22 Jul Breaking News: AP Reports ICJ Rules in Favor of Kosovo
According to the Associated Press:
The United Nations’ highest court says Kosovo’s declaration of independence from Serbia did not break international law.
The nonbinding opinion sets the stage for a renewed push by Kosovo for further international recognition of its independence.
Reading the opinion Thursday, International Court of Justice President Hisashi Owada said international law contains no “prohibition on declarations of independence.”
Kosovo’s statehood has been recognized by 69 countries, including the United States and most European Union nations. Serbia and Russia lead a handful of others in staunchly condemning it.
The opinion is being read at the moment. Once I have had a chance to sift through it, I will post further thoughts. Based on the AP’s pull-out quote, though, it seem that the court has gone for a narrow interpretation of the question that was put before it (“Is the unilateral declaration of independence by the Provisional Institutions of Self-Government of Kosovo in accordance with international law?”) and has chosen to rule only on the issue of the declaration itself, rather than on the broader (and more politically contentious and legally difficult) question of recognition by third-party states. If that is the case, then this result in favor of Kosovo makes sense as international law is generally silent as to secession and leaves the issue to domestic law. International law can be relevant in issues where a secession would perpetuate an international wrong (such as an illegal international use of force) but that would be primarily on the issue of recognition, as opposed to the declaration itself. In either case, though, it seems that the ICJ may have cabined-off Serbia’s arguments concerning the (il)legality of NATO’s 1999 bombing campaign.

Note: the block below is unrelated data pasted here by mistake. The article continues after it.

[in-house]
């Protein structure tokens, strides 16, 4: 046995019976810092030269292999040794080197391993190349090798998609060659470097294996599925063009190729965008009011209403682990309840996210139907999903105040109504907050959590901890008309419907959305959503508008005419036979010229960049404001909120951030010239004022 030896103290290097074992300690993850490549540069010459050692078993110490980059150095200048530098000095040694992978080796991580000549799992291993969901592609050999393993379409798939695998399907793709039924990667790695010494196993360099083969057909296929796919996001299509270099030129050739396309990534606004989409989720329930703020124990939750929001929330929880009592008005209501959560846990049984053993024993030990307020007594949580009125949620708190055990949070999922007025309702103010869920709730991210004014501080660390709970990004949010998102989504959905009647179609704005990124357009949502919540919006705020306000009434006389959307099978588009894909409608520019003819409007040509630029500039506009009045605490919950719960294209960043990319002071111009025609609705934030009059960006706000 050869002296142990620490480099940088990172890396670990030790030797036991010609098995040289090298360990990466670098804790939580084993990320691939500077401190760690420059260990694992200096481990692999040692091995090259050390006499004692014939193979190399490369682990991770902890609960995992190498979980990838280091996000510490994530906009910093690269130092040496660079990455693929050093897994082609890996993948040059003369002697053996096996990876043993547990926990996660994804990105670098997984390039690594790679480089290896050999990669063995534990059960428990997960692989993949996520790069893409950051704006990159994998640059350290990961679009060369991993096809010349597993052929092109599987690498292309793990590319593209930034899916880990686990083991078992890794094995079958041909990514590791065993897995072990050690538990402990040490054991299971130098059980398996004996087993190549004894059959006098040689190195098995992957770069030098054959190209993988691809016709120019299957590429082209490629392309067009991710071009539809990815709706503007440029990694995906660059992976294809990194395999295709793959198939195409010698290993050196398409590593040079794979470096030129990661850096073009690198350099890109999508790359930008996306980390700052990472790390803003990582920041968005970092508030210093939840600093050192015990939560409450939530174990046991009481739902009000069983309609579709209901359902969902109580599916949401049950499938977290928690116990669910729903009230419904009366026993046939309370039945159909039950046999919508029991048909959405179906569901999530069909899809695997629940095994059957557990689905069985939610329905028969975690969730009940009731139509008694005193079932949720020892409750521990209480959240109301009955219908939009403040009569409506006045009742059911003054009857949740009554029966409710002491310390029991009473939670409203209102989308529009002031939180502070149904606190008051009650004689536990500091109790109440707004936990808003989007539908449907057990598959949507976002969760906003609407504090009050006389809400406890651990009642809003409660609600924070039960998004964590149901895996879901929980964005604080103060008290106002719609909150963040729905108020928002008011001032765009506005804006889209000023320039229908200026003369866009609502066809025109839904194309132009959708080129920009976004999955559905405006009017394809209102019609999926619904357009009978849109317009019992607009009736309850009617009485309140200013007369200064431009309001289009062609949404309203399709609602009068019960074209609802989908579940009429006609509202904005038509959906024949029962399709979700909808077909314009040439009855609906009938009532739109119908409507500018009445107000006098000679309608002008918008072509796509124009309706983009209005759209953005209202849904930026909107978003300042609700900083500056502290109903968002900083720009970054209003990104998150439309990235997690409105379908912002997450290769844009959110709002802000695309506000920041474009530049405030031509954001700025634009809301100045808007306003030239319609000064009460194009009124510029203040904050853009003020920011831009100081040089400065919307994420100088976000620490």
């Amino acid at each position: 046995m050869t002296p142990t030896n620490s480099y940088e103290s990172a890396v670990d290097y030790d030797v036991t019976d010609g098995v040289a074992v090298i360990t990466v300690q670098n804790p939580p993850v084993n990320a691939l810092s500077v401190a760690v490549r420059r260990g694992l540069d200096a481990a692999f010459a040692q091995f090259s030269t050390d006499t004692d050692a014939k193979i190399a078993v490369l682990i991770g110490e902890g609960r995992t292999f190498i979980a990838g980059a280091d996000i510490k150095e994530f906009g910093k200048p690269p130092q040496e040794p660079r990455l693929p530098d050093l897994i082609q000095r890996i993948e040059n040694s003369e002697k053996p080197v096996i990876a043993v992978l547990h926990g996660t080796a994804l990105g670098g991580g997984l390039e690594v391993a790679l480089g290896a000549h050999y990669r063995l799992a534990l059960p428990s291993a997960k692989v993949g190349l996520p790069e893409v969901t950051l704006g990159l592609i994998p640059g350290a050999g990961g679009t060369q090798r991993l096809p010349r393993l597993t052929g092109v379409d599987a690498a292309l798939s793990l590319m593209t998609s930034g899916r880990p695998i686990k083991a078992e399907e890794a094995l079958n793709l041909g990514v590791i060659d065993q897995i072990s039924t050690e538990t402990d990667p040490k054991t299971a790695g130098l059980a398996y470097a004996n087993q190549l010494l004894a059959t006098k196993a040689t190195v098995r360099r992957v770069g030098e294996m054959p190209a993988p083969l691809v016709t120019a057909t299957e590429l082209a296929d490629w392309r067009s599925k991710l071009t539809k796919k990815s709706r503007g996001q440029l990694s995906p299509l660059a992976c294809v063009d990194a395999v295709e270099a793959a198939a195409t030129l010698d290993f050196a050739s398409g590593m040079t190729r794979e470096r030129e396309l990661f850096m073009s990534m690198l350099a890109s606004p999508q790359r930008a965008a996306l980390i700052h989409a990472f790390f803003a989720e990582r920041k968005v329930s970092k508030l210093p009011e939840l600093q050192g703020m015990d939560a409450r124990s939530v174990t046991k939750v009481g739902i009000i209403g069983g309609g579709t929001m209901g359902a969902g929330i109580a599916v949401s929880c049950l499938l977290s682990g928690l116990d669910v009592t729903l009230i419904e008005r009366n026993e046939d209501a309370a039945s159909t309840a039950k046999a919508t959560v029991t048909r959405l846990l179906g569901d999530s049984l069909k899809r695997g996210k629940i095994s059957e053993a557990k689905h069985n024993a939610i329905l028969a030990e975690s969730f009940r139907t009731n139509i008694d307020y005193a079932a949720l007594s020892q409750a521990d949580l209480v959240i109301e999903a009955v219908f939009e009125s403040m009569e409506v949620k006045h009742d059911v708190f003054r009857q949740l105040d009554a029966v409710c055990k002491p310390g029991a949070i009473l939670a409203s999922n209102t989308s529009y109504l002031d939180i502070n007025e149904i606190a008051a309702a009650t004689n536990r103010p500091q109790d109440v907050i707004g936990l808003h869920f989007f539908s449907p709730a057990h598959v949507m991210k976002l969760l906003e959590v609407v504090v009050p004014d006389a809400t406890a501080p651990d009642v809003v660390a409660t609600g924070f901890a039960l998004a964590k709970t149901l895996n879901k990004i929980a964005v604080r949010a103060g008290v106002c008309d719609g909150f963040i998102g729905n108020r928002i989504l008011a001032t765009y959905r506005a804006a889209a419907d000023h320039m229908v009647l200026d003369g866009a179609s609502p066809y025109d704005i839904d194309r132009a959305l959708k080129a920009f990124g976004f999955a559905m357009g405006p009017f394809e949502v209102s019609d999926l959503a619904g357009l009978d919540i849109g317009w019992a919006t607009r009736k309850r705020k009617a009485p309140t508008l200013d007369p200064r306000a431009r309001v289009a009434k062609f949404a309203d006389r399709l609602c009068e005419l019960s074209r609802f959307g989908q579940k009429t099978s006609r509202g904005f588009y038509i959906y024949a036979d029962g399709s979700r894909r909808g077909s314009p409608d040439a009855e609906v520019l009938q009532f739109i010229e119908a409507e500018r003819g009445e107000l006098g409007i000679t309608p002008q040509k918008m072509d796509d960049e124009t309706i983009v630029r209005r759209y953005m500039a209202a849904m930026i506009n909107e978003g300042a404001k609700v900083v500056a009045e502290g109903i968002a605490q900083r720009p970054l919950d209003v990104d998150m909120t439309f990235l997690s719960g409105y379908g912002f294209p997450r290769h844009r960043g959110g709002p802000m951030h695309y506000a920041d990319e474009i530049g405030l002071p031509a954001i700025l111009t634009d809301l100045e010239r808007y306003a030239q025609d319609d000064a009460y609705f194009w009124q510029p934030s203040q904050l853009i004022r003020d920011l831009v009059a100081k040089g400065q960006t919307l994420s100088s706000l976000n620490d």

Once I have a chance to read through the opinion, I will write again on these issues.
For now, here’s Marko Milanovic’s advisory opinion preview, the ASIL Insight I wrote on Kosovo’s declaration of independence, and a later piece comparing the situations in Kosovo and South Ossetia.